Looking to Improve Product Adoption, Customer Satisfaction, and 97%+ Customer Retention? After seeing customer retention rates decline and experiencing many internal, resource-consuming, fire-drills to address customer issues, Imprivata took a bet and implemented a Customer Advocacy function. Customer Advocates are responsible for working with customers to drive end-user adoption of our solutions, understand deployment pain points, recommend solutions and best practices, establish ongoing communications with the customer, and function as a primary post sales point of contact. Internally, Customer Advocates operate as customer champions and orchestrate satisfactory outcomes across sales, services, and support. This presentation shared their approach for implementing a Customer Advocacy function as well as best practices and lessons learned, including: building the strategy and customer segmentation; hiring profiles and onboarding strategies; creating an integrated account team across sales, renewals, and customer advocates; establishing cross-functional account responsibility and collaboration; and measuring impact, including KPIs. Presenter: Laura Carson – VP Customer Advocacy, Imprivata.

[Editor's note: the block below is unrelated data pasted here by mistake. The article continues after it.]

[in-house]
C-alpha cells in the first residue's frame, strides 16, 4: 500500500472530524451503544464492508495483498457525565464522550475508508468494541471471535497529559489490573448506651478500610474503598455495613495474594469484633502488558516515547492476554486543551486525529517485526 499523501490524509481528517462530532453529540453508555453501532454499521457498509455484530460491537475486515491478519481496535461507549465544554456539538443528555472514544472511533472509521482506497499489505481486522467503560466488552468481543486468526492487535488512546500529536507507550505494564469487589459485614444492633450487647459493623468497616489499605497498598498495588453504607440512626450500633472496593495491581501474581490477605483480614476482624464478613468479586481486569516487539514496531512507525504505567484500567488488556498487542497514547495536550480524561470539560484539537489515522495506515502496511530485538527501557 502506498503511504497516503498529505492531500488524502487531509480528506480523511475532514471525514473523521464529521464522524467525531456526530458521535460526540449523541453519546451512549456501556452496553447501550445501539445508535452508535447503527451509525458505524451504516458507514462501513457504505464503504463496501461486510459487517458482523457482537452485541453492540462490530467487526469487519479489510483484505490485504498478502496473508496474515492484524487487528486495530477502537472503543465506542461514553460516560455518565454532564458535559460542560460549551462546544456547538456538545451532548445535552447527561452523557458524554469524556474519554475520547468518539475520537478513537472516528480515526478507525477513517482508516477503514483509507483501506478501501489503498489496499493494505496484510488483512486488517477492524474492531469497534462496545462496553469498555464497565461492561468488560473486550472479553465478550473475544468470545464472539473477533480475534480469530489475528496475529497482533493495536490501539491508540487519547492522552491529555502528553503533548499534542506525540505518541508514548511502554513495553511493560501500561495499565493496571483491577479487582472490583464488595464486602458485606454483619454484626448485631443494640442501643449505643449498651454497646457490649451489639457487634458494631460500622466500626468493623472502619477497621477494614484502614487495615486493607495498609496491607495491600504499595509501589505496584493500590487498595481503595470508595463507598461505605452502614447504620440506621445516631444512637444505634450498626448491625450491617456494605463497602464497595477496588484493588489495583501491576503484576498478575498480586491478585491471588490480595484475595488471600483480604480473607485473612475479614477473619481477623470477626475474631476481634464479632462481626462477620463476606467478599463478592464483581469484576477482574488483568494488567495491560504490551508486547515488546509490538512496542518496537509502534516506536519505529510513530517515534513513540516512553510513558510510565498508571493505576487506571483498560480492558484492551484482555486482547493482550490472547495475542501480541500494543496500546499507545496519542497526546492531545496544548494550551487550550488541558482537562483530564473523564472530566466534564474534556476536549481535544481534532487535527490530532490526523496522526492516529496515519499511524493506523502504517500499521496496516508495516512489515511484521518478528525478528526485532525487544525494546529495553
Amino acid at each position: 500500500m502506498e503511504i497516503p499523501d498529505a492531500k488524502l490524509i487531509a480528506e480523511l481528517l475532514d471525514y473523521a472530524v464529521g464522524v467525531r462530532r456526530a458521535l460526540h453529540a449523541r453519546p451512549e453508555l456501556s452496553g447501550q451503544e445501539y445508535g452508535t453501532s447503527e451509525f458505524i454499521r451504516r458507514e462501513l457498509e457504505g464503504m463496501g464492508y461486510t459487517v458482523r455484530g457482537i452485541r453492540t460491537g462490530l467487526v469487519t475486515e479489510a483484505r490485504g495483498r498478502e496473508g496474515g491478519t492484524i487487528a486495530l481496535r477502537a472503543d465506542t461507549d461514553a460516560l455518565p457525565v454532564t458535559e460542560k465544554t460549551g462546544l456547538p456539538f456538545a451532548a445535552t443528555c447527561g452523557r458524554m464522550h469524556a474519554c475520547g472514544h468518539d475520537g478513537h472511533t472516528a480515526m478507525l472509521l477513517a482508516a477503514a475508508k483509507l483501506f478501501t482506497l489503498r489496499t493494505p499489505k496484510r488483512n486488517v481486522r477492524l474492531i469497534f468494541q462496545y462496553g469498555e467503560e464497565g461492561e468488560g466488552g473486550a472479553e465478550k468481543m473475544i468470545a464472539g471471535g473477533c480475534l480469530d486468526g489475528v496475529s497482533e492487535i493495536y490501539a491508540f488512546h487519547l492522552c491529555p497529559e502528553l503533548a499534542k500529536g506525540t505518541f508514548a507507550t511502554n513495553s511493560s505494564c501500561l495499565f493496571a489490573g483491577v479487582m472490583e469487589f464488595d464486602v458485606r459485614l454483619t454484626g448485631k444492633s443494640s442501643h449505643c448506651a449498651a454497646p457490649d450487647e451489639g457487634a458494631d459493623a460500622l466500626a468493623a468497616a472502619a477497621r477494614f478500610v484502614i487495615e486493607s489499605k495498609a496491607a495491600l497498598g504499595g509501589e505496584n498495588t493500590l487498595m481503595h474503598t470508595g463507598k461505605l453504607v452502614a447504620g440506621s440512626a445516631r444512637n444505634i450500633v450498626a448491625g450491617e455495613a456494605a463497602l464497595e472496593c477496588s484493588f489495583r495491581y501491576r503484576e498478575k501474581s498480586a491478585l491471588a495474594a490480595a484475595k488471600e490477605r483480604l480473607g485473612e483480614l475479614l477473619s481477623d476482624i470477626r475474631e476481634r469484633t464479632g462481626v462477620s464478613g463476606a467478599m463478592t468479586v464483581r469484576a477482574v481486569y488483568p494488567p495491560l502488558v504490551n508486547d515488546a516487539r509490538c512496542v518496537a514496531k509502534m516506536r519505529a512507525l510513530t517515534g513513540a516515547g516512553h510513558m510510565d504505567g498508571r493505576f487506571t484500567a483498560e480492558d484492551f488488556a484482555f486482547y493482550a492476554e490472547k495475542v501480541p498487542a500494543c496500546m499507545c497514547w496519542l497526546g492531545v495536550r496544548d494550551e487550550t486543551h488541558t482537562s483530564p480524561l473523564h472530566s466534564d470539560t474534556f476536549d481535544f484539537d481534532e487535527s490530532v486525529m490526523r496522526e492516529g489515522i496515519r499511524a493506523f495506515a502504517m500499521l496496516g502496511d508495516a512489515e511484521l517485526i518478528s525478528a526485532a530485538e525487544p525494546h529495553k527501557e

I’ll be back tomorrow to report the top attended sessions from today. Thanks for reading!

TSIA 2015 Technology Heatmap

Posted May 5, 2015 by jragsdale
Categories: Technology

Yesterday at Technology Services World, my Power Hour presentation was on the results of my 2015 Global Technology Survey. To show the high level findings, each year I create the Technology Heatmap, which is color coded to show adoption levels of various technologies. Here’s a look at the Heatmap:

2015 Heatmap

The following categories all had adoption gains higher than 10% compared to 2014: